Between Patrick Mahomes flourishing, Vontae Davis retiring mid-game, and Blake Bortles outplaying Tom Brady, Week 2 of the NFL season was filled with surprises. Meanwhile, here are four impressive plays we saw on the field, along with our second Game Ball of the season.

Passing Design of the Week: Fitzpatrick strikes early

Anyone around the NFL – from owners to players to fans – has to be blown away by the start from Tampa Bay Buccaneers quarterback Ryan Fitzpatrick. After leading the Bucs to 48 points in a season-opening win over the New Orleans Saints, Fitzpatrick followed that up by going 27 of 33 for 402 yards and four touchdowns in Sunday’s 27-21 victory over the defending champion Philadelphia Eagles.

Fitzpatrick wasted no time getting on the board, striking on this deep ball to DeSean Jackson on the game’s very first play from scrimmage:

On the play, the Buccaneers break with 21 offensive personnel (two running backs, one tight end, two wide receivers) and have Fitzpatrick under center with an I-formation behind him. This is a simple two-receiver, max-protection play with Mike Evans (No. 13) running a shallow route from left to right while Jackson (No. 11) runs a deep post route starting from the right.

What makes this play work is the shallow cross from Evans coupled with a slight roll from Fitzpatrick. After Fitzpatrick carries out the run fake, he starts to roll to his right, showing a play-action boot concept. That often sees the quarterback throw to a crossing route – which Evans is running – so free safety Malcolm Jenkins cheats a few steps down. That allows Jackson to get behind him, and inside of the cornerback. From there, Fitzpatrick delivers an on-target throw and Jackson wins the footrace to the end zone.

Running Design of the Week: Blockers lead Breida to the house

The San Francisco 49ers got back to .500 with a hard-fought 30-27 victory over the Detroit Lions at Levi’s Stadium. Niners running back Matt Breida rushed for 138 yards on just 11 carries, including this 66-yard touchdown that was San Francisco’s longest TD run in four seasons.

On the play, San Fran is holding a seven-point lead while facing a first-and-10 late in the third quarter. The offense has 21 personnel in the game, with Breida (No. 22) as the deep back in an offset I-formation. Meanwhile, the Lions have their base 3-4 personnel in the game. San Francisco runs a basic lead-zone play, with fullback Kyle Juszczyk (No. 44) leading Breida to the right side:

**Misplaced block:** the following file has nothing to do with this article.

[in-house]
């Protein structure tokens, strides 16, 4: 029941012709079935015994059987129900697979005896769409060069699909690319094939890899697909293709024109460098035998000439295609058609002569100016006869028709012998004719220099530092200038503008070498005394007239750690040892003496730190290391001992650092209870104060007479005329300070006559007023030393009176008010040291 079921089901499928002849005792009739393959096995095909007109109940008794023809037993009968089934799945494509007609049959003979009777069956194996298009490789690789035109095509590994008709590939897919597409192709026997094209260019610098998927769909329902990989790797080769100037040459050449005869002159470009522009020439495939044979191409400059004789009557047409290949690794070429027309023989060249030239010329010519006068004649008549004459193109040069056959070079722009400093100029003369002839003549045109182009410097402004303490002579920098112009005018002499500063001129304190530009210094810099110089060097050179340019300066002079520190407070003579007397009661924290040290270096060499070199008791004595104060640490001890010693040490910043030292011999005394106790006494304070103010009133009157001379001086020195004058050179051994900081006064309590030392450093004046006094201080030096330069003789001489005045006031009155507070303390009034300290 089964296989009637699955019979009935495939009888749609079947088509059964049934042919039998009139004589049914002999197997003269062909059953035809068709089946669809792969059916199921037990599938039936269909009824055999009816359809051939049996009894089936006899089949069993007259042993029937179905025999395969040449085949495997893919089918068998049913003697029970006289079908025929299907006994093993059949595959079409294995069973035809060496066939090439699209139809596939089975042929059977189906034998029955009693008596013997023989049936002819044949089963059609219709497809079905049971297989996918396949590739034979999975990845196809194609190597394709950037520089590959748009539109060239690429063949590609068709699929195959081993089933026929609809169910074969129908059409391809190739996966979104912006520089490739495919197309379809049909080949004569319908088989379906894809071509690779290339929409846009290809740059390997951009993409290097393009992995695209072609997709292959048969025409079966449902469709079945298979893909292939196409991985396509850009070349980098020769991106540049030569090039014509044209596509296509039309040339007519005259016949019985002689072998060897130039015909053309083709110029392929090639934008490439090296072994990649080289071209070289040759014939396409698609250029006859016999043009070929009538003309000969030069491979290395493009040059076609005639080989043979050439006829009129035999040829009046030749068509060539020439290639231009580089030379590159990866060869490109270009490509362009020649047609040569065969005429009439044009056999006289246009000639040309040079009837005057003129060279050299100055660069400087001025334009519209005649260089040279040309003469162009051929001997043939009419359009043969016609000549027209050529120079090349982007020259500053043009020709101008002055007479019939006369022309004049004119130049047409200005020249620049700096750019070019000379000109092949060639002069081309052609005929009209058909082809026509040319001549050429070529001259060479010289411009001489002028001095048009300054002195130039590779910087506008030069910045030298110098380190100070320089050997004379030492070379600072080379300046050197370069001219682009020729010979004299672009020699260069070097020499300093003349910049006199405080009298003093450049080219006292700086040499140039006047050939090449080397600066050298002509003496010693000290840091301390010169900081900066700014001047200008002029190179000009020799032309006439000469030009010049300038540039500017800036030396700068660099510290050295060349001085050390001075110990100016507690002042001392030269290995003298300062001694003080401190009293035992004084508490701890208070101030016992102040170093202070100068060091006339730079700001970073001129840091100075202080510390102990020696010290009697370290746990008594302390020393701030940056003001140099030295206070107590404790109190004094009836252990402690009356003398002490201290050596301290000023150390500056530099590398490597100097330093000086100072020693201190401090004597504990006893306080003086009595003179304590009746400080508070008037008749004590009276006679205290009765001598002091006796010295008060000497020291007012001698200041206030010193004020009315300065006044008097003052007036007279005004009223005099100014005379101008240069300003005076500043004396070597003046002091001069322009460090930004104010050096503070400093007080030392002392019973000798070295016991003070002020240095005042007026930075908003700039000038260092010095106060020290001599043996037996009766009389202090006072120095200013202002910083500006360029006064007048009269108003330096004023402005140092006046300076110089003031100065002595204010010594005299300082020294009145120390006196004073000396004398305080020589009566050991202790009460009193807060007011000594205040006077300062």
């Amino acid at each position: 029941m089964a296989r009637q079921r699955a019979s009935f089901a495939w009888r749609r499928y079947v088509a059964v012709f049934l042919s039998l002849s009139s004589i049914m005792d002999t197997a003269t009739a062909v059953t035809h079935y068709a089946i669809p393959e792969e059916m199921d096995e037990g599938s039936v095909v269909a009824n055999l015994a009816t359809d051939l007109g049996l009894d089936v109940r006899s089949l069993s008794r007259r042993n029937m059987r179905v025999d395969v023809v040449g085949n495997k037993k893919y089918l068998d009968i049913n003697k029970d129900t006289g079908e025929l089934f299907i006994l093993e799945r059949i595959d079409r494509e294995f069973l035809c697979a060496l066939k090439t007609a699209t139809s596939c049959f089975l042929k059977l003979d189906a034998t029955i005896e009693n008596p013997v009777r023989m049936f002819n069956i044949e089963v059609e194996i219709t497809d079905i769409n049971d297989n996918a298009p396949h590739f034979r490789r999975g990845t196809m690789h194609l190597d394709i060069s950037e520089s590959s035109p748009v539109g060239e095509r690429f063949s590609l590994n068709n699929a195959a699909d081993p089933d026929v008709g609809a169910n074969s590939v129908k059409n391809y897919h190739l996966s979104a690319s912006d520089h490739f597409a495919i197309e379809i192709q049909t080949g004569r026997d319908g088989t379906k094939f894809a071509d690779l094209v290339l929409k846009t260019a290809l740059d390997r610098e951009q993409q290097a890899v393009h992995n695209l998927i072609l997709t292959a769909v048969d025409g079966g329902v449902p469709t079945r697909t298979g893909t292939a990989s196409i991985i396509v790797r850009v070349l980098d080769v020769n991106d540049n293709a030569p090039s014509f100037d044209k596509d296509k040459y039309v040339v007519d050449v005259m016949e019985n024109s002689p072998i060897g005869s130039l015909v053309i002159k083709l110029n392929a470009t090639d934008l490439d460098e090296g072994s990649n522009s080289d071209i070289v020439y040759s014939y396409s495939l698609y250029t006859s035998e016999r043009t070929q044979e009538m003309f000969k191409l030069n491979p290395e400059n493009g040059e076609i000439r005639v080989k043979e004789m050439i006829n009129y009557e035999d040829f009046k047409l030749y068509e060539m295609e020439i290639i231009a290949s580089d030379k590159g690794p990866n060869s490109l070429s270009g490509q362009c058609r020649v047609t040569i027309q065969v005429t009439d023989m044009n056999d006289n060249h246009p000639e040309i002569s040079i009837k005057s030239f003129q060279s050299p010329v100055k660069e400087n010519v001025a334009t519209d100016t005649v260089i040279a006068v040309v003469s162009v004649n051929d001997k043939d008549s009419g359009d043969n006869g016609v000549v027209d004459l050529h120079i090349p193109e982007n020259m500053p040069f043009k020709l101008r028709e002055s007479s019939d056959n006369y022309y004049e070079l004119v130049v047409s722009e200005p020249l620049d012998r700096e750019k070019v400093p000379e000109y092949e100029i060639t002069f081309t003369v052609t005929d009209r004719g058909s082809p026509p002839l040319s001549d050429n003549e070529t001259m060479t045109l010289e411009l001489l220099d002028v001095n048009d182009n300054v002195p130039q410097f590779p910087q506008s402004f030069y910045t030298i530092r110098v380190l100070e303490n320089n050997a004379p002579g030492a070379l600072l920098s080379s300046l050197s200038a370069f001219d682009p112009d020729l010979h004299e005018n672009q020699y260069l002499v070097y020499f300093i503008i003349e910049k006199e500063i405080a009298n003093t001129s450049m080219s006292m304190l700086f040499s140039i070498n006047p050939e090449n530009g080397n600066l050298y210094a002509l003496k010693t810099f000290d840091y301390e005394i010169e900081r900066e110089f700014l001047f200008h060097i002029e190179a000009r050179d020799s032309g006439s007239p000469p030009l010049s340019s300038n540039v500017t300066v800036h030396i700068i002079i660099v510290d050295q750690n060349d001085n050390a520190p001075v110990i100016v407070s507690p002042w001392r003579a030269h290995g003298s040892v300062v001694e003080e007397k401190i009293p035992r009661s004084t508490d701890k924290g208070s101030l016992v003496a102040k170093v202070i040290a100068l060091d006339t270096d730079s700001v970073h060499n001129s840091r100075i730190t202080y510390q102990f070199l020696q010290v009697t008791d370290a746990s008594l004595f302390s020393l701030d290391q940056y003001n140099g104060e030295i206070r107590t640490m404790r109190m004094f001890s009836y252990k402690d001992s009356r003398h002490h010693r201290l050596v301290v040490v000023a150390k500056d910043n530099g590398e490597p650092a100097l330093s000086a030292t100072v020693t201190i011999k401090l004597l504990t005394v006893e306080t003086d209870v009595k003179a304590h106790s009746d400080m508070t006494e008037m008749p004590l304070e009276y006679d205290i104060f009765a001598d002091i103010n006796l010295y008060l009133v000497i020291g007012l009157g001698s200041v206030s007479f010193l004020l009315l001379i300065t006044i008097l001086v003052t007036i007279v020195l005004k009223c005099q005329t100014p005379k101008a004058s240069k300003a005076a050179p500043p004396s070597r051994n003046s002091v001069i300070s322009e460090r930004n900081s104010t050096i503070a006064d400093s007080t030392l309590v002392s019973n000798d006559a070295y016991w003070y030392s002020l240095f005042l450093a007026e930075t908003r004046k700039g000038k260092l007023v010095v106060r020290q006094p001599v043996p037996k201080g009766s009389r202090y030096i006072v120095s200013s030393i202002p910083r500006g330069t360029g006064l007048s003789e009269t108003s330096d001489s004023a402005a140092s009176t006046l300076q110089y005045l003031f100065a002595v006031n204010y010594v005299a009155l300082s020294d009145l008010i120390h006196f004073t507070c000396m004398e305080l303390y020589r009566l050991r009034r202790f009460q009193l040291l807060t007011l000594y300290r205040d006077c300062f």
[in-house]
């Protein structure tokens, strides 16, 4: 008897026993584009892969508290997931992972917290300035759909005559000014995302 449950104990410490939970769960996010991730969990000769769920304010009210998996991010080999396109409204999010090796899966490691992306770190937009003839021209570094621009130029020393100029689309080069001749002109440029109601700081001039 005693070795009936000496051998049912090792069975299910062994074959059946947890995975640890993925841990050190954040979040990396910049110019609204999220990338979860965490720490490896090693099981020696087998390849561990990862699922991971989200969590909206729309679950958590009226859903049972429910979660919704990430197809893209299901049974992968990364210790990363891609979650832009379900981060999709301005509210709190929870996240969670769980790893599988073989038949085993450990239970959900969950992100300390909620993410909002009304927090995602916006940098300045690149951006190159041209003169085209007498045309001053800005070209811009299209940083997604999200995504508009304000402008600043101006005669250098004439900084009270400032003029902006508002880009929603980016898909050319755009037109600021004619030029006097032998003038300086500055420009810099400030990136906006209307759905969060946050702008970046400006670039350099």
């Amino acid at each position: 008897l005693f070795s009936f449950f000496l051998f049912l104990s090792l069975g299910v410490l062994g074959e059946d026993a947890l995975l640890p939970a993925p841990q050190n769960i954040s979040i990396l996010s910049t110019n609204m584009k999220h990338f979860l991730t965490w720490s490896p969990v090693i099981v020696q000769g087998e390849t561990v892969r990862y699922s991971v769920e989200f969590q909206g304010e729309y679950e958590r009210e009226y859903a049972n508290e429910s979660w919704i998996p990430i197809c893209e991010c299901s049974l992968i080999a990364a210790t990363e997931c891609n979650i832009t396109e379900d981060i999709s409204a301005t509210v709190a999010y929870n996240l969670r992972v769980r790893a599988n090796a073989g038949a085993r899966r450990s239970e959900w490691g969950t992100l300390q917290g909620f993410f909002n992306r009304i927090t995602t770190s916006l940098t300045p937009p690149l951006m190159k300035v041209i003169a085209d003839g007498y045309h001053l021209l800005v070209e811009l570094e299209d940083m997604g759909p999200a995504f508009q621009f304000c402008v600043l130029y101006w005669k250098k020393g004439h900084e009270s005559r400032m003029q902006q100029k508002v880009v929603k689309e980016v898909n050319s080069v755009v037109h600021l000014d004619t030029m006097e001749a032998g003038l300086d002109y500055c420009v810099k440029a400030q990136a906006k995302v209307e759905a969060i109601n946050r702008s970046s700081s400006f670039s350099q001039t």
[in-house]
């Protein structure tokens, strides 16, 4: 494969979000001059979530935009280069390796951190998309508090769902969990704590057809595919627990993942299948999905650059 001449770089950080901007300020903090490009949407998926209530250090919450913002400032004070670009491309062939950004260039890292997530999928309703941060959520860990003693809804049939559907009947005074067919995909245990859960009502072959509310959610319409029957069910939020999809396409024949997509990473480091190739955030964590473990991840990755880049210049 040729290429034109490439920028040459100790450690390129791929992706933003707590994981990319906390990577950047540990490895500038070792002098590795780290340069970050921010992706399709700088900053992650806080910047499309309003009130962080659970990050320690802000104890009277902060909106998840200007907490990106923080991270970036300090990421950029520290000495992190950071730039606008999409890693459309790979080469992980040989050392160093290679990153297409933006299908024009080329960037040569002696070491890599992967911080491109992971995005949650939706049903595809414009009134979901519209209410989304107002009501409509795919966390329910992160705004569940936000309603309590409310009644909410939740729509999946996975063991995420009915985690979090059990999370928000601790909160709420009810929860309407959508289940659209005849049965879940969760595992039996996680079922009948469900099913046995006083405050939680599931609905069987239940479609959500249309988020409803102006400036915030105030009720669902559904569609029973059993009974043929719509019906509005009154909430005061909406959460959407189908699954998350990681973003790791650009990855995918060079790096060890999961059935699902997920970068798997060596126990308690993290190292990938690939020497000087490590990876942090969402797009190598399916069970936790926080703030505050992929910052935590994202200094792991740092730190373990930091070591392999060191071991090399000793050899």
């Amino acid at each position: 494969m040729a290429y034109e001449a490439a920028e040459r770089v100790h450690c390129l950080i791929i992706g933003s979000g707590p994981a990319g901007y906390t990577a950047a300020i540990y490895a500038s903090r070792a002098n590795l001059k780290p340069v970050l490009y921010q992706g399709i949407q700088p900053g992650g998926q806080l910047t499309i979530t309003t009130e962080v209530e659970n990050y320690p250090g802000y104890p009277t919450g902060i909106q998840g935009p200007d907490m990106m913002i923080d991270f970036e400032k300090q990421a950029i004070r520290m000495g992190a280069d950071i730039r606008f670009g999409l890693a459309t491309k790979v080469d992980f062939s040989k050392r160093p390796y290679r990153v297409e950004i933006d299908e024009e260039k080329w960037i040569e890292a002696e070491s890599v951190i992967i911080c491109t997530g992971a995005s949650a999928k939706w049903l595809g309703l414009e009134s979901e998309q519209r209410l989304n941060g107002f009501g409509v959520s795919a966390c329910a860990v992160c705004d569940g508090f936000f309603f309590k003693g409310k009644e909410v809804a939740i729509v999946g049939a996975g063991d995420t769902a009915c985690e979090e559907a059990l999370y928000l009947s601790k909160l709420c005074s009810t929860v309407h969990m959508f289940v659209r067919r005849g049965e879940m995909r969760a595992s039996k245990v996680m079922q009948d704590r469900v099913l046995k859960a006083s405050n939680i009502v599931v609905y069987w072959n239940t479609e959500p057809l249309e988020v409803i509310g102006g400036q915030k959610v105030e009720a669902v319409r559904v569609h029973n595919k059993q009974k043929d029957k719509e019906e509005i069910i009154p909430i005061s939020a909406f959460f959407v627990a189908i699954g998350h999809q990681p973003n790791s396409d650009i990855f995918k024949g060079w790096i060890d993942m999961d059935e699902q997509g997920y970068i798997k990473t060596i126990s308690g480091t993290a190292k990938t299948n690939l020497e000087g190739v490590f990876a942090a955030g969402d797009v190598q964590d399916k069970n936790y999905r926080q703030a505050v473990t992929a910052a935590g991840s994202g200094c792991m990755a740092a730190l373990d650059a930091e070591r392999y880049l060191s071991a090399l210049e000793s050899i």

One scintillating run later, the 49ers have extended their lead. Breida is almost untouched as he breaks through the line – which we’ll get to – and then cuts back to the left, picking up great downfield blocking from Pierre Garcon (No. 15) on his way to the score. But let’s back up for a second and look at this from the end-zone angle:


If Breida wins any awards this week, he’d be smart to show some love to the guys up front, including right guard Mike Person (No. 68, highlighted above). Person has defensive tackle Ricky Jean Francois (No. 97) on his right shoulder, but his assignment on this play is to get outside of Jean-Francois and hook him, as Breida is aiming to run to the right of Person. Known as a reach block, this is a tough play, but Person executes it to perfection. That enables right tackle Mike McGlinchey (No. 69) to reach the second level and take on the linebacker, while tight end Garrett Celek (No. 88) handles the outside LB. Juszczyk then leads Breida and takes on the play-side safety:

This is lead-zone blocking executed to perfection, and it starts with the excellent reach block by Person.

Pressure Design of the Week: Minnesota’s D gets to Rodgers in OT

For the first time since 1971, an NFL season produced a tie in both Week 1 and Week 2. First, the Cleveland Browns and Pittsburgh Steelers played to a draw; this week, it was the Minnesota Vikings and Green Bay Packers ending in a stalemate.